Because MeCP2 is expressed throughout the brain during postnatal development (Kishi and Macklis, 2004), we examined whether the effects of Mecp2 mutation are attributable to extrinsic (network or systemic) or intrinsic (cell-autonomous) influences. To address this question in LC neurons, we asked whether their cellular phenotype reflects the genotype of individual neurons or the animal as a whole by comparing soma size, electrical properties, and TH expression, not only in WT and null mice but also in HET mice that are mosaic for HET+ and HET− neurons. In HET mice, neurons lacking MeCP2 are smaller than neurons that express MeCP2, and this difference is nearly identical to the difference between neurons from WT and null mice. The same is true for intrinsic neuronal excitability. Thus, the factors responsible for reduced neuronal size and hyperexcitability in mutant LC neurons appear to be cell-autonomous. It should be noted that our definition of cell-autonomous effects does not preclude mechanisms that require intercellular signaling (such as responsiveness to neurotrophic factors); however, it requires that these mechanisms be dependent on whether or not the cell expresses MeCP2. In contrast, HET+ neurons express less TH than WT cells, indicating both cell-autonomous and extrinsic influences on the noradrenergic phenotype of LC neurons.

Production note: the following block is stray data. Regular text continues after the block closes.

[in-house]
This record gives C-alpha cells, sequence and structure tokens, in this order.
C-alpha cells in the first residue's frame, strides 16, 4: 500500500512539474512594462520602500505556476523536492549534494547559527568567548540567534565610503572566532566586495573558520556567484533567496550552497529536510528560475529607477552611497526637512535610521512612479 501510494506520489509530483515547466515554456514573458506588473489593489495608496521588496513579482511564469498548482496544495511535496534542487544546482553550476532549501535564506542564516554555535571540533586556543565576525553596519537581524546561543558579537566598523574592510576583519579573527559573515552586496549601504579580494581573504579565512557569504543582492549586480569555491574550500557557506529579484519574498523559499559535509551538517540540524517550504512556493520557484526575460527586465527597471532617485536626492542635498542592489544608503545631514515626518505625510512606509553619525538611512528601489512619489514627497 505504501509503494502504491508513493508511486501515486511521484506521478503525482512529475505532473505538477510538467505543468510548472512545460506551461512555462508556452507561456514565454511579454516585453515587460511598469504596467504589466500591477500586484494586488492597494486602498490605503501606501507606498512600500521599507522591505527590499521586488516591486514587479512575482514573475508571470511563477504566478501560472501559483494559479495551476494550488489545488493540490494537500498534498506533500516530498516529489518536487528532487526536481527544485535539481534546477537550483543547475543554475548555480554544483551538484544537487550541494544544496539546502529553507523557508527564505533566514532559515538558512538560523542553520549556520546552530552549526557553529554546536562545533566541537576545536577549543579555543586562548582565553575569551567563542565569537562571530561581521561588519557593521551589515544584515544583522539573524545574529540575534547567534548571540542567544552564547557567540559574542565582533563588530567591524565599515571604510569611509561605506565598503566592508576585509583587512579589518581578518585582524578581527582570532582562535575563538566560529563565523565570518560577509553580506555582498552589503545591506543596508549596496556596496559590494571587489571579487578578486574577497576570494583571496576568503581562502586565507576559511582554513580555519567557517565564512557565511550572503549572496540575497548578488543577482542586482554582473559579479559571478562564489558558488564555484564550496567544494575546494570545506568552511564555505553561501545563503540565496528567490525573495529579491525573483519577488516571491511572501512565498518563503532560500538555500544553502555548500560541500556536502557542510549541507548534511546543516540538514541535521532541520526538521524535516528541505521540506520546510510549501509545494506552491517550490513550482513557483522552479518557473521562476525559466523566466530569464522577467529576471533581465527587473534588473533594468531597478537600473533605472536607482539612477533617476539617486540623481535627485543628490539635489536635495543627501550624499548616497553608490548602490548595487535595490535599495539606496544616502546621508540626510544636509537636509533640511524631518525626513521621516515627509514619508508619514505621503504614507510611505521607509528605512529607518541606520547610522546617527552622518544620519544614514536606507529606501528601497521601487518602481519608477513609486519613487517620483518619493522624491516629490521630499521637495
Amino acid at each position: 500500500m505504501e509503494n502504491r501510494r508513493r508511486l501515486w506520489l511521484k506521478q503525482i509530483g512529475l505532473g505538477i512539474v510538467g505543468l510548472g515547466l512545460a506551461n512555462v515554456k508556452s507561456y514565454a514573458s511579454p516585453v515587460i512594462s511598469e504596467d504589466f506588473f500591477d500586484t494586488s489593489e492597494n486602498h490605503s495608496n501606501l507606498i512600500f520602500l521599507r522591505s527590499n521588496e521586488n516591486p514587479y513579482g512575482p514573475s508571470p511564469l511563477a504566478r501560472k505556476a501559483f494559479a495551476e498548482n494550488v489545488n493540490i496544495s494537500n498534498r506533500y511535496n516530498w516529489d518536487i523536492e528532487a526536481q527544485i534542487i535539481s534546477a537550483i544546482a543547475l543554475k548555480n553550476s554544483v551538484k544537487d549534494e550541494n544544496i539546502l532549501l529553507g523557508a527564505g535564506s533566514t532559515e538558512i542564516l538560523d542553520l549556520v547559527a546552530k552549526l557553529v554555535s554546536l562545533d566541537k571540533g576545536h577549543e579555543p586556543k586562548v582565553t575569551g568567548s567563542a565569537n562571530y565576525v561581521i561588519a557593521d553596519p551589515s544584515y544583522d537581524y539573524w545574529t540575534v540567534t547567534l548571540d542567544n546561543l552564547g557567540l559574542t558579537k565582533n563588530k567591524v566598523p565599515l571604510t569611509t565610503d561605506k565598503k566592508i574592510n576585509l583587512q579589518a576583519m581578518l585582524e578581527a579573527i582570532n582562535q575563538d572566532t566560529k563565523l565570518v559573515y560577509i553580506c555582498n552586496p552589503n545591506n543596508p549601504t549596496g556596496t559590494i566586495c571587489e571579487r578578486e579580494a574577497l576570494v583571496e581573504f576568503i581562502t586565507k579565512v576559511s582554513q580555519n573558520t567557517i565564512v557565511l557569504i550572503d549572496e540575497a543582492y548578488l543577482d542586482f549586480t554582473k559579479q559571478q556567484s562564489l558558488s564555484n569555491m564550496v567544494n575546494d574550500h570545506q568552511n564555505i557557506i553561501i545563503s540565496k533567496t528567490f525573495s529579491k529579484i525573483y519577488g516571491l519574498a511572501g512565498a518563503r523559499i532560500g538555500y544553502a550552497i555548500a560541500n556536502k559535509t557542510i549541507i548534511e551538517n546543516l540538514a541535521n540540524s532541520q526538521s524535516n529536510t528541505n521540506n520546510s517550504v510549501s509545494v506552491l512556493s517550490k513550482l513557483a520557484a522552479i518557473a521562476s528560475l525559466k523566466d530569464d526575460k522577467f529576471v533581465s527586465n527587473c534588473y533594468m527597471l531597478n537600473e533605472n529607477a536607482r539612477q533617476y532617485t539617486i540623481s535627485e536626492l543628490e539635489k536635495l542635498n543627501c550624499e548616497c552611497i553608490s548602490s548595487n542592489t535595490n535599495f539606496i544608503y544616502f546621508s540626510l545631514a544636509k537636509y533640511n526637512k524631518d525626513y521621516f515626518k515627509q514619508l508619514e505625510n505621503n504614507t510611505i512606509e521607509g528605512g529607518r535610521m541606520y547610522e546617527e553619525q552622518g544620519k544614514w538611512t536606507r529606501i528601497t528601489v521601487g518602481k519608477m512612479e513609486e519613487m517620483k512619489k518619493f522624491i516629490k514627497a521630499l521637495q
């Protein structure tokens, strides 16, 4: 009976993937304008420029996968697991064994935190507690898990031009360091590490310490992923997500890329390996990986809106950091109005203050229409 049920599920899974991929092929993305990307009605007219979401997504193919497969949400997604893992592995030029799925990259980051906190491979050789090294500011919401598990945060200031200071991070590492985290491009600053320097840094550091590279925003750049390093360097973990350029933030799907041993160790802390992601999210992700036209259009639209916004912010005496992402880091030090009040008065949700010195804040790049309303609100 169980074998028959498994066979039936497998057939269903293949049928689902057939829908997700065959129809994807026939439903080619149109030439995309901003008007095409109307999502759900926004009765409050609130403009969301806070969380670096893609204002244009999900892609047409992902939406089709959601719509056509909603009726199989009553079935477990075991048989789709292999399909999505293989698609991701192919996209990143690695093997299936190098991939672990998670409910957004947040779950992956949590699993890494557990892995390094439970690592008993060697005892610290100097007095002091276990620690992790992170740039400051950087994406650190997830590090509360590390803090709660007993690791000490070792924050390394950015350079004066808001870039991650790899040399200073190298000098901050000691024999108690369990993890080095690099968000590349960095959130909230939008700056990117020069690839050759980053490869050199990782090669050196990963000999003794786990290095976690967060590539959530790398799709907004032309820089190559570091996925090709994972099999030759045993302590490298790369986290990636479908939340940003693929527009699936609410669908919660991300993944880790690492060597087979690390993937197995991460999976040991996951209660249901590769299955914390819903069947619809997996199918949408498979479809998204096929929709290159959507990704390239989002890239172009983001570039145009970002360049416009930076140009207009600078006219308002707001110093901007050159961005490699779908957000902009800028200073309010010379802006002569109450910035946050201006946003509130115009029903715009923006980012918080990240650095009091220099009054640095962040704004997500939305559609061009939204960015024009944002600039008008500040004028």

We found previously that network excitability is decreased in the neocortex of young, early-symptomatic Mecp2 null mice with no change in intrinsic neuronal excitability (Dani et al., 2005). Rather, this decrease reflects reduced excitatory and increased inhibitory synaptic input to cortical neurons. Changes in synaptic transmission have also been reported in hippocampus (Moretti et al., 2006; Chao et al., 2007) and brainstem (Medrihan et al., 2008), but none of these previous studies have reported changes in intrinsic membrane properties. The present study reveals that reduced cell size and membrane conductance are associated with enhanced excitability of HET− LC neurons in HET and null animals [linear correlation coefficient (r) between slope of FI curve and inverse of capacitance: WT, 0.5 ± 0.1, p(r = 0) < 0.01; null, 0.3 ± 0.2, p(r = 0) = 0.06]. The decreased conductance is attributable, at least in part, to a decrease in neuronal membrane area (smaller capacitance). Although several studies have reported reduced neuronal size and dendritic arborization in RTT patients (Belichenko et al., 1994; Armstrong et al., 1995; Bauman et al., 1995) and Mecp2 mutant mice (Chen et al., 2001; Kishi and Macklis, 2004), we previously found only modestly reduced membrane conductance in cortical neurons from 4- to 5-week-old Mecp2 null mice (Dani et al., 2005). We suspect that LC neurons are more severely affected by loss of MeCP2 than other populations studied thus far and that the increase in intrinsic excitability reported here reflects a more pronounced decrease in soma size.